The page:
Preoperative lower body mass index correlates with poorer prognosis in patients undergoing curative laparoscopic surgery for colorectal cancer

Ryo Uratani, Yuji Toiyama, Tadanobu Shimura, Koichiro Mori, Hiroyuki Fujikawa, Jyunichiro Hiro, Masaki Ohi, Yasuhiro Inoue, Koji Tanaka, Toshimitsu Araki, Yasuhiko Mohri, Masato Kusunoki

Research output: Contribution to journalArticlepeer-review

7 Citations (Scopus)

Abstract

Aim: The aim of this study was to investigate the correlations between clinicopathological findings, laboratory data and survival outcome in patients undergoing curative laparoscopic surgery for colorectal cancer (CRC). Patients and Methods: Clinicopathological findings and laboratory data, including tumor markers carcinoembryonic antigen (CEA) and carbohydrate antigen 19-9 (CA19-9) and systemic inflammatory response indicators, neutrophil-to-lymphocyte ratio (NLR) and modified Glasgow prognosis score (mGPS), for 204 patients (tumor stage I-III) undergoing laparoscopic curative surgery for CRC were collected. Results: Elevated CA19-9 and mGPS, and body mass index (BMI) <20 kg/m2 were significant indicators of poorer overall survival, while CA19-9 and BMI were validated as independent predictors of overall survival. In addition, BMI <20 kg/m2 was a significant independent factor predictive of poorer diseasefree survival. BMI significantly negatively correlated with NLR, which reflects the patients' immune response. Conclusion: Lower BMI is a promising predictor of recurrence and poor prognosis in patients treated by laparoscopic surgery for CRC with curative intent.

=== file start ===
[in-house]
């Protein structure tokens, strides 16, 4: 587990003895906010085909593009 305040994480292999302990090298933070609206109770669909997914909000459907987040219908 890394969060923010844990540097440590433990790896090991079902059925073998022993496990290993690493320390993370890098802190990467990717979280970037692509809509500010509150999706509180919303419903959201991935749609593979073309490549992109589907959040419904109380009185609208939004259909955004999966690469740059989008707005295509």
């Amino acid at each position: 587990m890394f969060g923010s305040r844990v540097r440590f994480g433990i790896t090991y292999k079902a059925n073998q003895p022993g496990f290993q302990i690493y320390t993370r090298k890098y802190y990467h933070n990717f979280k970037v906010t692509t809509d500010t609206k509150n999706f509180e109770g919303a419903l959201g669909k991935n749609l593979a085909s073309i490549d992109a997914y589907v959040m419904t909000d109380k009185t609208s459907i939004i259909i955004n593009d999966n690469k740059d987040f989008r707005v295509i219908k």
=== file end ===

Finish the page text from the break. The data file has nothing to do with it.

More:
Original languageEnglish
Pages (from-to)5639-5648
Number of pages10
JournalAnticancer research
Volume35
Issue number10
Publication statusPublished - 01-10-2015
Externally publishedYes

All Science Journal Classification (ASJC) codes

  • Oncology
  • Cancer Research

Fingerprint

Dive into the research topics of 'Preoperative lower body mass index correlates with poorer prognosis in patients undergoing curative laparoscopic surgery for colorectal cancer'. Together they form a unique fingerprint.

Cite this